White House isn’t sweat­ing de­tails of tax over­haul bill

Ad­min­is­tra­tion nar­ra­tive echoed

Pittsburgh Post-Gazette - - National - By Tra­cie Mau­riello and Jim Provance

Block News Al­liance

As the Congress sets the stage for a long and con­tentious de­bate over the tax over­haul, the White House is con­fi­dent that the overall frame­work — if not ev­ery de­tail — will pass and be signed into law by year end.

And the de­tails don’t much mat­ter to the ad­min­is­tra­tion, said Bud­get Di­rec­tor Mick Mul­vaney in Wash­ing­ton, as long as the end re­sult re­duces in­di­vid­ual taxes through a sim­pler rev­enue code and cuts cor­po­rate taxes to a rate not ex­ceed­ing 20 per­cent. In Colum­bus, U.S. Trea­sury Sec­re­tary Steven Mnuchin had the same message in an ad­dress to the Ohio Coun­cil of Re­tail Mer­chants.

“As long as those two things are pre­served, we’re likely to sup­port any­thing” that Congress can pass, Mr. Mul­vaney told a small group of re­porters at the White House on Tues­day.

“The House and the Senate fun­da­men­tally have the same plan,” Mr. Mnuchin said. “While there are slight vari­a­tions, it’s the same ob­jec­tives.”

Both pre­dicted Pres­i­dent Don­ald Trump will sign a tax over­haul pack­age into law by year’s end.

The House and Senate are op­er­at­ing on sep­a­rate tracks with the lower cham­ber ex­pected to vote Thurs­day and the up­per cham­ber some­time after Thanks­giv­ing.

The bill doesn’t even have to nix the Af­ford­able Care Act’s in­di­vid­ual in­sur­ance man­date, Mr. Mul­vaney said. Re­peal was added to the mix Tues­day as an ap­par­ent sweet­ener for anti-Oba­macare Repub­li­cans in high-tax states who are on the fence be­cause of how the frame­work han­dles write-offs for state and lo­cal taxes.

U.S. Sen. Pat Toomey, RPa., is among the back­ers of the ef­fort to use the tax leg­is­la­tion as a ve­hi­cle for re­peal­ing the man­date.

The White House isn’t tak­ing a firm po­si­tion on in­clud­ing it in the tax bill, al­though it does sup­port re­peal gen­er­ally.

“We want the best tax bill that can pass. If adding a re­peal of the in­di­vid­ual man­date makes it able to pass, great,” Mr. Mul­vaney said as he took ques­tions 1½ miles away from the Capi­tol, where House and Senate Repub­li­cans were work­ing to ad­vance the sep­a­rate plans.

The plans dif­fer in the num­ber of tax brack­ets, the top tax rates, al­low­able de­duc­tions, amount of es­tate­tax de­duc­tion and im­ple­men­ta­tion date, for ex­am­ple.

The ad­min­is­tra­tion hasn’t taken a side on those dif­fer­ences.

“A lot of those de­tails are [law­mak­ers’] de­tails, stuff they’ve hashed out,” Mr. Mul­vaney said. “We like the House bill, and we like what we see in the Senate bill,” he said. “Ev­ery­thing we’ve seen out of the House and the Senate we could sup­port.”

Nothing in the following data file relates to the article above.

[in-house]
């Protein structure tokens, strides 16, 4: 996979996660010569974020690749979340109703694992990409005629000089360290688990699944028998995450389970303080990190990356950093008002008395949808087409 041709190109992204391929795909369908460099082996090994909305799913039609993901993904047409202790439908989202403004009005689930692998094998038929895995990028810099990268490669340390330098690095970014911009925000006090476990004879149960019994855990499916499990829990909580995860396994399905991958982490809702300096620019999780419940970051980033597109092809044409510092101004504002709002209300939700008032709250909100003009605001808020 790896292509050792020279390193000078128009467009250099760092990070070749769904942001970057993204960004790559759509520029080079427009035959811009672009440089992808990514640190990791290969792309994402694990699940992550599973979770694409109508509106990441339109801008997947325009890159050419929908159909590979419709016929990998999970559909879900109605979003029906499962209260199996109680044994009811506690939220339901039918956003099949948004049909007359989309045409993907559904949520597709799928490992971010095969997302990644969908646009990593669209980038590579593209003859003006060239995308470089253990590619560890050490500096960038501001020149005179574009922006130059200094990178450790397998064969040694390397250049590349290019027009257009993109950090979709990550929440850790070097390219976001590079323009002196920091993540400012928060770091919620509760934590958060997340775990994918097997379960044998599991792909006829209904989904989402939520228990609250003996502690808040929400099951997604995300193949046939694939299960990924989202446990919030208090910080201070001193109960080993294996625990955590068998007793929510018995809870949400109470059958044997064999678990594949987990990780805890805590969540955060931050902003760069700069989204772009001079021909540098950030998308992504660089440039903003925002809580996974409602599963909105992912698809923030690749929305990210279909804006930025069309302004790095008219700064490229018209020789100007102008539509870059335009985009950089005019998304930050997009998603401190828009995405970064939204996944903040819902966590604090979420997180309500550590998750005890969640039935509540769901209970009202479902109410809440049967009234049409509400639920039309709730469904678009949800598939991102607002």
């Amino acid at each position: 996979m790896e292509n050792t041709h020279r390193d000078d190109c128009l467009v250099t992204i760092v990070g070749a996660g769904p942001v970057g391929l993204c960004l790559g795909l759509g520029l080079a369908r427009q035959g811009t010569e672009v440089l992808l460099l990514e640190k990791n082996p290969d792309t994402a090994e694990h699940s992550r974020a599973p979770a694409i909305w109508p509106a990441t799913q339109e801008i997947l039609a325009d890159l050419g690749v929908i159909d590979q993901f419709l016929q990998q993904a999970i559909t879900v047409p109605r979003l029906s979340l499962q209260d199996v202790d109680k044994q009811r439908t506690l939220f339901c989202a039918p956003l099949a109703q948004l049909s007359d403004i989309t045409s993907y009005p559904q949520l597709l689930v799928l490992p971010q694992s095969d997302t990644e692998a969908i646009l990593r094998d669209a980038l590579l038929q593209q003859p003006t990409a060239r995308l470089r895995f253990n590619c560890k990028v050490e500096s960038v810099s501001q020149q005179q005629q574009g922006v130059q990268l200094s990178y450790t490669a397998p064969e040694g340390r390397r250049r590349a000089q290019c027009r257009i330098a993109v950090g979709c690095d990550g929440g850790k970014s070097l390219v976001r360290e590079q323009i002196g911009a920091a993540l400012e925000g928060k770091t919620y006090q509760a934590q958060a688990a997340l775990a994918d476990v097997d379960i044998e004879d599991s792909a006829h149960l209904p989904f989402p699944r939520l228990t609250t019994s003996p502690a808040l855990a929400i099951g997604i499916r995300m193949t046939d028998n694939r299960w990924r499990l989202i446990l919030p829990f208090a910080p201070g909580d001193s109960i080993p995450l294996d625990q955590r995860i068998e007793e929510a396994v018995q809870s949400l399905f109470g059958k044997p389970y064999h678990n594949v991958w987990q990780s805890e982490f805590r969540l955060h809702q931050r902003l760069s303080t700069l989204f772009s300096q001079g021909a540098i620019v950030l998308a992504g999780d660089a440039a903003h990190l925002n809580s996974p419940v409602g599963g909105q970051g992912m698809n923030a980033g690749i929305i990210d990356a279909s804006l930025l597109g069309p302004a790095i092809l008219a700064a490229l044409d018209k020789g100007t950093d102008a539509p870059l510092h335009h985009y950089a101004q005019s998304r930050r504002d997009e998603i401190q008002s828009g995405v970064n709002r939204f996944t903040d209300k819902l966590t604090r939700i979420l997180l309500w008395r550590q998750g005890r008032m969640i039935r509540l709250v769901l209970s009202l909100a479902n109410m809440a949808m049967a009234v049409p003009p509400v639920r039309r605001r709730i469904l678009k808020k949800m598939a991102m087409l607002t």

Democrats have ac­cused Repub­li­cans of pur­su­ing tax cuts for the wealthy and cor­po­ra­tions at the ex­pense of work­ing­class Amer­i­cans.

“If the driv­ing force of this is a mas­sive tax cut for cor­po­ra­tions … it’s very hard to see how they could dress that up in a way that Democrats would sup­port it,” Ohio Demo­cratic Party Chair­man David Pep­per said out­side the Ath­letic Club of Colum­bus where Mr. Mnuchin spoke.

“What’s driv­ing this is … CEOs in rooms say­ing ‘This is im­por­tant to us’ and donors say­ing, ‘If you don’t do this again, we’ll never sup­port­you’,” he said.

Democrat­sand some non­par­ti­san an­a­lysts say the bill won’t do what Repub­li­cans in­sist it will: re­duce mid­dle classtaxes.

The White House doesn’t trust­their analy­ses.

“We don’t put much cre­dence in the larger stud­ies, the groups we know don’t like what the pres­i­dent is go­ing to ac­com­plish. There’s a lot of folks that have a vested in­ter­est in see­ing this fail,” Mr. Mul­vaney said.

Democrats in­clud­ing U.S. Sen. Bob Casey, D-Pa., have been ar­gu­ing strongly against the leg­is­la­tion and plan to of­fer hun­dreds of amend­ments to force tough votes, slow down the process and stop what they char­ac­ter­ize as a cor­po­rate tax give­away off­set by pro­gram cuts and shaky pro­jec­tions about eco­nomic gains.

Repub­li­cans have con­cerns, too, es­pe­cially those from high-tax states that would lose out on valu­able de­duc­tions they cur­rently take for state and lo­cal taxes.

“I’ve heard folks say it’s re­ally dou­ble tax­a­tion,” Mr. Mul­vaney said. “No. We’re only tax­ing you once. Some­body else just hap­pens to be tax­ing you.”

Be­cause of the de­duc­tion, peo­ple in low-tax ju­ris­dic­tions are sub­si­diz­ing those in high-tax ju­ris­dic­tions, Mr. Mul­vaney said.

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